# Allow outbound IMAP and SMTP connections to Gmail. Attempts to be any more
# specific than this will only end in tears. This is needed in order to use
# something like pine or mutt directly on this router.
#for SVR in $MAIL_SERVERS; do
#    iptables -A OUTPUT -p tcp -o $EXTIF -d $SVR --dport 993 -j ACCEPT
#    iptables -A OUTPUT -p tcp -o $EXTIF -d $SVR --dport 587 -j ACCEPT
#    iptables -A OUTPUT -p tcp -o $EXTIF -d $SVR --dport 465 -j ACCEPT

# Allow all outbound access to NTP - the pool addresses change and
# I've had unreliable results hardcoding specific servers
iptables -A OUTPUT -p udp -o $EXTIF --dport ntp -j ACCEPT
iptables -A OUTPUT -p tcp -o $EXTIF --dport ntp -j ACCEPT

# Enable for emergency DNS.
#iptables -A OUTPUT -p udp -o $EXTIF -d --dport 53 -j ACCEPT

# Allow outbound ICMP ping and some special UDP (for traceroute)
# Not needed, but handy. If you plan to give out shell accounts to
# friends, not doing this will annoy them.
iptables -A OUTPUT -p icmp --icmp-type 8 -o $EXTIF -j ACCEPT
iptables -A OUTPUT -p udp -o $EXTIF --dport 33434:33534 -j ACCEPT

# Respond to incoming ping requests - not needed, but polite
iptables -A INPUT -i $EXTIF -p icmp --icmp-type 8 -j ACCEPT

# Be polite to the internet and send an appropriate reject packet.
# Without this, default deny policy would just drop packets.
# It may be possible to specify this as the default policy of the
# INPUT chain rather than just as the last rule, but last time I
# tried this failed. Do it last.
iptables -A INPUT -j REJECT

OpenSSH Daemon Configuration

Here's my entire sshd configuration. It's mostly stock Debian, but with a few changes I'll point out below.

# Package generated configuration file
# See the sshd_config(5) manpage for details

# What ports, IPs and protocols we listen for
Port 22
# Use these options to restrict which interfaces/protocols sshd will bind to
#ListenAddress ::
Protocol 2
# HostKeys for protocol version 2
HostKey /etc/ssh/ssh_host_rsa_key
HostKey /etc/ssh/ssh_host_dsa_key
HostKey /etc/ssh/ssh_host_ecdsa_key
HostKey /etc/ssh/ssh_host_ed25519_key
#Privilege Separation is turned on for security
UsePrivilegeSeparation yes

# Lifetime and size of ephemeral version 1 server key
KeyRegenerationInterval 3600
ServerKeyBits 1024

# Logging
SyslogFacility AUTH
LogLevel INFO

# Authentication:
LoginGraceTime 120 
PermitRootLogin no
StrictModes yes

RSAAuthentication yes 
PubkeyAuthentication yes 
#AuthorizedKeysFile %h/.ssh/authorized_keys

# Don't read the user's ~/.rhosts and ~/.shosts files
IgnoreRhosts yes 
# For this to work you will also need host keys in /etc/ssh_known_hosts
RhostsRSAAuthentication no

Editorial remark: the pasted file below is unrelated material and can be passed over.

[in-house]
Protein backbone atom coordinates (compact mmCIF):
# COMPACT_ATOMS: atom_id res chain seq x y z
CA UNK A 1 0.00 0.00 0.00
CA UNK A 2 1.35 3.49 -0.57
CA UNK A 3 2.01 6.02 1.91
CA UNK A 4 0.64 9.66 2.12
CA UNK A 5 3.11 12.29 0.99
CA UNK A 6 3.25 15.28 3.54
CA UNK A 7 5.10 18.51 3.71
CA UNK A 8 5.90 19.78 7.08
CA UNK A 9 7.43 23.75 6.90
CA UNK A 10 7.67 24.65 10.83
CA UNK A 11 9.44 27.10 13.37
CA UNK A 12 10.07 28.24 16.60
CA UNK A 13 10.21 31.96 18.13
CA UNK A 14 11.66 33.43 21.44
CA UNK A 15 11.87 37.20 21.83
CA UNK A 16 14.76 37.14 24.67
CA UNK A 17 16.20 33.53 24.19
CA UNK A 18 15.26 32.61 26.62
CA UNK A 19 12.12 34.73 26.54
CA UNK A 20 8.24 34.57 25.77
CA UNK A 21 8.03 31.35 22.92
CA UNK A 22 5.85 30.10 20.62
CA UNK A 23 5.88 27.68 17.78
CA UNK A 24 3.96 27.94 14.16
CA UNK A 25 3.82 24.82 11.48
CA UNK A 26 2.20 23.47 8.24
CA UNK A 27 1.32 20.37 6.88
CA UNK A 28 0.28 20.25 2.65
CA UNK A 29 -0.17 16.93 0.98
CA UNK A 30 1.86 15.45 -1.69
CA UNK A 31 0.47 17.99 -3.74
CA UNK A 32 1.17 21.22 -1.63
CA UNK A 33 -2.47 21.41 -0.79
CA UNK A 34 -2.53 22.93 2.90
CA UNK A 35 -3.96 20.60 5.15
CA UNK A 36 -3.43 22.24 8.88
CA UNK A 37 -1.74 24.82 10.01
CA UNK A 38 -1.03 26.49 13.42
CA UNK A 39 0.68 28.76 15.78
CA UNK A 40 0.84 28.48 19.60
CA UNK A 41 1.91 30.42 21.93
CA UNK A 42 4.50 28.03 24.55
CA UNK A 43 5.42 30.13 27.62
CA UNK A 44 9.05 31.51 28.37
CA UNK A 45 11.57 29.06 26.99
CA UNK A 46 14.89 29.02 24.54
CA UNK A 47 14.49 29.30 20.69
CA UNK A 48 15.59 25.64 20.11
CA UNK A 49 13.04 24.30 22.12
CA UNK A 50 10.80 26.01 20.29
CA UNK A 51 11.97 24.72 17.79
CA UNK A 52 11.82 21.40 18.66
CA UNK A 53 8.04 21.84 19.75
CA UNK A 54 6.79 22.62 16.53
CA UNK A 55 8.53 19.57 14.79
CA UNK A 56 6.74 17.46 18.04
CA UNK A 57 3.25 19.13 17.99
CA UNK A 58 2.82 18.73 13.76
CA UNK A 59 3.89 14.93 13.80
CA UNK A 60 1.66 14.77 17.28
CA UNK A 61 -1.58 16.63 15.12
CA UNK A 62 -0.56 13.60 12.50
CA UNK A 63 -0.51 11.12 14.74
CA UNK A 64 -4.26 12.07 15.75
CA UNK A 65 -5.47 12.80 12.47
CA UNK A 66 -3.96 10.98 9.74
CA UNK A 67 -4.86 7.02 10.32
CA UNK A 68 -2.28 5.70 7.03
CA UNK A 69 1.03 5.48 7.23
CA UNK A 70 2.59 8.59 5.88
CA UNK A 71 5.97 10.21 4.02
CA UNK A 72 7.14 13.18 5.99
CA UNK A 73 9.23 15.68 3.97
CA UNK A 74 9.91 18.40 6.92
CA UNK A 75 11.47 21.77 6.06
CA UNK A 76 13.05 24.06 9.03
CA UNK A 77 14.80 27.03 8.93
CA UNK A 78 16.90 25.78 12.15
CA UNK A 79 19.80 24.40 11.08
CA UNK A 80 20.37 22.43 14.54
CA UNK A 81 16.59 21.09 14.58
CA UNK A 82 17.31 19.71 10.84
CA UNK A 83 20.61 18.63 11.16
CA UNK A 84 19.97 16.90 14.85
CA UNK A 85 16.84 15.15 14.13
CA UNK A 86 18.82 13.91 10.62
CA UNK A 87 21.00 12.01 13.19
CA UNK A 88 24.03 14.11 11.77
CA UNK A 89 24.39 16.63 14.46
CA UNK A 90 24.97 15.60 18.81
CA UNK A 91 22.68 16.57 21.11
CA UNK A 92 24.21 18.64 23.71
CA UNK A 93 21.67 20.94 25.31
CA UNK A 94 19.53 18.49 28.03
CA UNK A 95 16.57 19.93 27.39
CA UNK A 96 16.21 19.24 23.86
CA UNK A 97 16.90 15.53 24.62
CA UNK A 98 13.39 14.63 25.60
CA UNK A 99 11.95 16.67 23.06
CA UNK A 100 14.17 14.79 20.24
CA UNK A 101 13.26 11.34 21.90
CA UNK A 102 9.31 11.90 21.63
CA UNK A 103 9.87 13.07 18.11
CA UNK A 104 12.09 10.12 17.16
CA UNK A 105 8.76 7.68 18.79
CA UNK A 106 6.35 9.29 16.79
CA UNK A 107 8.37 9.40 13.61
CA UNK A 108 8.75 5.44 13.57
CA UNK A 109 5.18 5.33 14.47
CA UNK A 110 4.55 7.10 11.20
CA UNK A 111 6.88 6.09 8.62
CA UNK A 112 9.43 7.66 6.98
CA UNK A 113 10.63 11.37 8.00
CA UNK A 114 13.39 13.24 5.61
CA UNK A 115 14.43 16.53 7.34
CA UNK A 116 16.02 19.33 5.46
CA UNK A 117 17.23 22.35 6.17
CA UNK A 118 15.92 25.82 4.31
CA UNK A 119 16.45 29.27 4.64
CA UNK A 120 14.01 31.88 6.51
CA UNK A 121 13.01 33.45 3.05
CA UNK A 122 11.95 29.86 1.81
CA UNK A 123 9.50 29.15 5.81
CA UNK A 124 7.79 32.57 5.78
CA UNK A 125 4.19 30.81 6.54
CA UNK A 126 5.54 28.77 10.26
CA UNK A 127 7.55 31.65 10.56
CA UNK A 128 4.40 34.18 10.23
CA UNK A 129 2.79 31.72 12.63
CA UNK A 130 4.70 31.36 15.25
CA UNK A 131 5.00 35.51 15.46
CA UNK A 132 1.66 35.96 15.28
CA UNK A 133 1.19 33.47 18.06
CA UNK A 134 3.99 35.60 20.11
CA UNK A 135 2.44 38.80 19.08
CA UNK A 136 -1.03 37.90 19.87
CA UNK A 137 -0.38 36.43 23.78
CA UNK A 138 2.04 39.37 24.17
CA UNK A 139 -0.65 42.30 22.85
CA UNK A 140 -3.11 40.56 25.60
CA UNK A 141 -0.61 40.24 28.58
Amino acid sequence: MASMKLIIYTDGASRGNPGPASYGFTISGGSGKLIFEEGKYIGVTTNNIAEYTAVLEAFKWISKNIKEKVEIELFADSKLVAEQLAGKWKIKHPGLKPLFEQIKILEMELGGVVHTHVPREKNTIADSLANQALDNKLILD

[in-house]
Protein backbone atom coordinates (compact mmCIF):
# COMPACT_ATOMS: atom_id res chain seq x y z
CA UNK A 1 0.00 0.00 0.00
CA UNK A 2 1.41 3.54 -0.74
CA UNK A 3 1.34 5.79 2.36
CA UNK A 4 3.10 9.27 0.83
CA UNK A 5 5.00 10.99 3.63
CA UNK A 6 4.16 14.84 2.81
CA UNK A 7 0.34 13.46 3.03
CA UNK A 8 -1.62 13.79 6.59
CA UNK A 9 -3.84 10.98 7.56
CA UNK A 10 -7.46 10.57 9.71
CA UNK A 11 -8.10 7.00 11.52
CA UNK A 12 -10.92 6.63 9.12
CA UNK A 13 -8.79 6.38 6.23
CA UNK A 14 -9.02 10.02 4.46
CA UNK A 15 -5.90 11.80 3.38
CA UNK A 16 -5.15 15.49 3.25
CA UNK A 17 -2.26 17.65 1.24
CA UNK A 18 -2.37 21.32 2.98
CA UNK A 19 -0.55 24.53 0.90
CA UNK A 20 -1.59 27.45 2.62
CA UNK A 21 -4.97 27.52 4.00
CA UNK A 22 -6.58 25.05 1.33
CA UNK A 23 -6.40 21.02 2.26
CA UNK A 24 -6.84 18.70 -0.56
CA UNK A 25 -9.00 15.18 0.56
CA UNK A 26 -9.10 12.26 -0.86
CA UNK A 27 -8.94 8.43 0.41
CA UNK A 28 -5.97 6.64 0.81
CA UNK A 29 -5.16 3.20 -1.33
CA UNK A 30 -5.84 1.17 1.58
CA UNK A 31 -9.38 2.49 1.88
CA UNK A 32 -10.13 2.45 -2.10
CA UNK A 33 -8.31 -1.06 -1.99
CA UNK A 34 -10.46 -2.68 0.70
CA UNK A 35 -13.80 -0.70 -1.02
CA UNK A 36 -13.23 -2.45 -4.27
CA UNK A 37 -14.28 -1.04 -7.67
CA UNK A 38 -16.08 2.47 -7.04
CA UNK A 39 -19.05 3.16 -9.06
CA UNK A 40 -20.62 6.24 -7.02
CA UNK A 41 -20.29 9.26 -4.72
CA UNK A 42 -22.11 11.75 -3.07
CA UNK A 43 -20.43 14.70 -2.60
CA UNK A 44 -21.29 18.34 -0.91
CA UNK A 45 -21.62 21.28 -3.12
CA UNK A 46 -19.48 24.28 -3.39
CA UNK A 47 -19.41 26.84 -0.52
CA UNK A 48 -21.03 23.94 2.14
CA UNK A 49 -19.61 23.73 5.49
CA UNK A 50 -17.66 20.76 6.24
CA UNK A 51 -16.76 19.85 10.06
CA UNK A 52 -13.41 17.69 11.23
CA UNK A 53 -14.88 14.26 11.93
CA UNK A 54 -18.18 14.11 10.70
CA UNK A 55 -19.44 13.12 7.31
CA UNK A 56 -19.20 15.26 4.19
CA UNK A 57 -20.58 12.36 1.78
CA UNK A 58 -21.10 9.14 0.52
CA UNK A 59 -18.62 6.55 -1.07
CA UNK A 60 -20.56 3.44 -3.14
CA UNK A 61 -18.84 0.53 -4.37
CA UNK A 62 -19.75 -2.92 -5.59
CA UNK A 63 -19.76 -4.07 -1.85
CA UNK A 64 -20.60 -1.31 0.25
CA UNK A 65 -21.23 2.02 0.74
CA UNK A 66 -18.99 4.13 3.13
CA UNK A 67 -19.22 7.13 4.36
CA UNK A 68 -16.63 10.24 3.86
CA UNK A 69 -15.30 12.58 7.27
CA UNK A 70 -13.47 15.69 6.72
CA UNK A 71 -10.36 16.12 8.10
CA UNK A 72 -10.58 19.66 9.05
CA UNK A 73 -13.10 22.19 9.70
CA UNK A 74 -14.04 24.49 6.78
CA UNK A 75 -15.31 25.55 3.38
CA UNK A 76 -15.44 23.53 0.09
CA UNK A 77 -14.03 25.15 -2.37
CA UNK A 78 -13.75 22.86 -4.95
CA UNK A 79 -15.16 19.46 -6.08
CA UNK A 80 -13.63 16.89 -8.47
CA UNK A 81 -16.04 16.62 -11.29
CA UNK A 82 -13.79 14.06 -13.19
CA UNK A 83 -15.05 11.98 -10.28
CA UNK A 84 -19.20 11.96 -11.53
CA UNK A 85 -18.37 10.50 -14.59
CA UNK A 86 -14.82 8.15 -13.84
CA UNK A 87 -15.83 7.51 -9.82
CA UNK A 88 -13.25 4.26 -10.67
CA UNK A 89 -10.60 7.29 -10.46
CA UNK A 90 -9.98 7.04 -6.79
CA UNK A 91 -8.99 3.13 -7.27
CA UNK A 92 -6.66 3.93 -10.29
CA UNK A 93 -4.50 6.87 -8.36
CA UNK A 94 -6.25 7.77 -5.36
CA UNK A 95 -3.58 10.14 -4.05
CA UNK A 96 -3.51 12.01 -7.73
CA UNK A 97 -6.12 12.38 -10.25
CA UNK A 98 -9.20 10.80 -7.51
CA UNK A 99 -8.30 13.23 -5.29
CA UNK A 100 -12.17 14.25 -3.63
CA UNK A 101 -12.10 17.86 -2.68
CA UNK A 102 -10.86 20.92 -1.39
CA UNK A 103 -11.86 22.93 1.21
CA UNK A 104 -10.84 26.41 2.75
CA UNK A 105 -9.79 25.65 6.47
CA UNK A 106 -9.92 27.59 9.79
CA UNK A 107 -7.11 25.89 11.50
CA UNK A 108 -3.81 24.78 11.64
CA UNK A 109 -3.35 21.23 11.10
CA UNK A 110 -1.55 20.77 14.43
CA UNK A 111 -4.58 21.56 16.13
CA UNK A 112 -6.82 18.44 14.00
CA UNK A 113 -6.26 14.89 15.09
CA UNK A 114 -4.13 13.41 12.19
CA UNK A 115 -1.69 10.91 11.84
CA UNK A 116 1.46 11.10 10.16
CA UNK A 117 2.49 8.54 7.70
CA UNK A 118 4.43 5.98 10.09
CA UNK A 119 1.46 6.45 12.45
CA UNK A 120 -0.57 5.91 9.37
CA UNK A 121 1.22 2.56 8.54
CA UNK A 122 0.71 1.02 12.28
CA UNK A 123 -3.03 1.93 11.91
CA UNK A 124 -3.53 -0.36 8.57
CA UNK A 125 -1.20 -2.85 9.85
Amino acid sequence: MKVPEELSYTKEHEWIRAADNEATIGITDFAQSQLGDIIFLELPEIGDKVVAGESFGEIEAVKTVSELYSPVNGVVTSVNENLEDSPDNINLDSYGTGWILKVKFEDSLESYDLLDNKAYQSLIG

# similar for protocol version 2
HostbasedAuthentication no
# Uncomment if you don't trust ~/.ssh/known_hosts for RhostsRSAAuthentication
#IgnoreUserKnownHosts yes

# To enable empty passwords, change to yes (NOT RECOMMENDED)
PermitEmptyPasswords no

# Change to yes to enable challenge-response passwords (beware issues with
# some PAM modules and threads)
ChallengeResponseAuthentication no

# Change to no to disable tunnelled clear text passwords
PasswordAuthentication no

# Kerberos options
#KerberosAuthentication no
#KerberosGetAFSToken no
#KerberosOrLocalPasswd yes
#KerberosTicketCleanup yes

# GSSAPI options
#GSSAPIAuthentication no
#GSSAPICleanupCredentials yes

X11Forwarding yes
X11DisplayOffset 10
PrintMotd no
PrintLastLog yes
TCPKeepAlive yes 
#UseLogin no

#MaxStartups 10:30:60
#Banner /etc/

# Allow client to pass locale environment variables
AcceptEnv LANG LC_*

Subsystem sftp /usr/lib/openssh/sftp-server

AllowUsers blood

# Set this to 'yes' to enable PAM authentication, account processing,
# and session processing. If this is enabled, PAM authentication will
# be allowed through the ChallengeResponseAuthentication and
# PasswordAuthentication.  Depending on your PAM configuration,
# PAM authentication via ChallengeResponseAuthentication may bypass
# the setting of "PermitRootLogin yes".
# If you just want the PAM account and session checks to run without
# PAM authentication, then enable this but set PasswordAuthentication
# and ChallengeResponseAuthentication to 'no'.
UsePAM no

Match Address
    PasswordAuthentication yes
    PermitRootLogin yes
    AllowUsers blood root

Things to note:

I've gone through many iterations of devices to provide NAT for my home network over the years - in the past running:

I think I've settled on a pretty basic Linux setup though running Debian (well, Armbian - but same thing). Why? Well, Linux is for me the least hassle, while still being flexible enough to do whatever I want. I trust the packages for common software, and the hardware support is pretty fantastic, while having minimal requirements.